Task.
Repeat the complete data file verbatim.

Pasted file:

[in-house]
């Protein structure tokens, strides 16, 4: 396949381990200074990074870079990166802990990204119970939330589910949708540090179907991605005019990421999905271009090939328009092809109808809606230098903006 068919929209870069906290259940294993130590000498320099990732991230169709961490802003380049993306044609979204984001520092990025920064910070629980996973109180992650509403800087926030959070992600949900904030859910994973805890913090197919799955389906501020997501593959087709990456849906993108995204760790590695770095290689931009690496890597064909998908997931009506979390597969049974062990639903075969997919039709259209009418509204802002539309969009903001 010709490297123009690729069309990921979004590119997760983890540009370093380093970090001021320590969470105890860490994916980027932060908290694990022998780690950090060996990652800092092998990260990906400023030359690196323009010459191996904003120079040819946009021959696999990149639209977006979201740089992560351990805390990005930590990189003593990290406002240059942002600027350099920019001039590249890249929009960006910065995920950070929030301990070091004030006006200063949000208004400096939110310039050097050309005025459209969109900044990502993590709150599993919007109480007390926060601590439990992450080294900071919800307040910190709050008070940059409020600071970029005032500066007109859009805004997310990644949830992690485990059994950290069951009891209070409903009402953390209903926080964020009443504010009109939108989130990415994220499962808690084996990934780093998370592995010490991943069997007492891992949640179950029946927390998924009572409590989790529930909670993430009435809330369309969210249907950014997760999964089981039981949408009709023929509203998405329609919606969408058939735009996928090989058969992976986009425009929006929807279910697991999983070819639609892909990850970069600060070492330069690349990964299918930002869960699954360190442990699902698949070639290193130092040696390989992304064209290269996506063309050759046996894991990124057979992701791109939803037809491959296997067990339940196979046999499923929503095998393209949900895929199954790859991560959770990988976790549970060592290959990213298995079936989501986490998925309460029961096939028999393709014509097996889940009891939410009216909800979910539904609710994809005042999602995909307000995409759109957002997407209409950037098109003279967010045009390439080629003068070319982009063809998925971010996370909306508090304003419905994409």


[in-house]
């Protein structure tokens, strides 16, 4: 396949381990200074990074870079990166802990990204119970939330589910949708540090179907991605005019990421999905271009090939328009092809109808809606230098903006 068919929209870069906290259940294993130590000498320099990732991230169709961490802003380049993306044609979204984001520092990025920064910070629980996973109180992650509403800087926030959070992600949900904030859910994973805890913090197919799955389906501020997501593959087709990456849906993108995204760790590695770095290689931009690496890597064909998908997931009506979390597969049974062990639903075969997919039709259209009418509204802002539309969009903001 010709490297123009690729069309990921979004590119997760983890540009370093380093970090001021320590969470105890860490994916980027932060908290694990022998780690950090060996990652800092092998990260990906400023030359690196323009010459191996904003120079040819946009021959696999990149639209977006979201740089992560351990805390990005930590990189003593990290406002240059942002600027350099920019001039590249890249929009960006910065995920950070929030301990070091004030006006200063949000208004400096939110310039050097050309005025459209969109900044990502993590709150599993919007109480007390926060601590439990992450080294900071919800307040910190709050008070940059409020600071970029005032500066007109859009805004997310990644949830992690485990059994950290069951009891209070409903009402953390209903926080964020009443504010009109939108989130990415994220499962808690084996990934780093998370592995010490991943069997007492891992949640179950029946927390998924009572409590989790529930909670993430009435809330369309969210249907950014997760999964089981039981949408009709023929509203998405329609919606969408058939735009996928090989058969992976986009425009929006929807279910697991999983070819639609892909990850970069600060070492330069690349990964299918930002869960699954360190442990699902698949070639290193130092040696390989992304064209290269996506063309050759046996894991990124057979992701791109939803037809491959296997067990339940196979046999499923929503095998393209949900895929199954790859991560959770990988976790549970060592290959990213298995079936989501986490998925309460029961096939028999393709014509097996889940009891939410009216909800979910539904609710994809005042999602995909307000995409759109957002997407209409950037098109003279967010045009390439080629003068070319982009063809998925971010996370909306508090304003419905994409």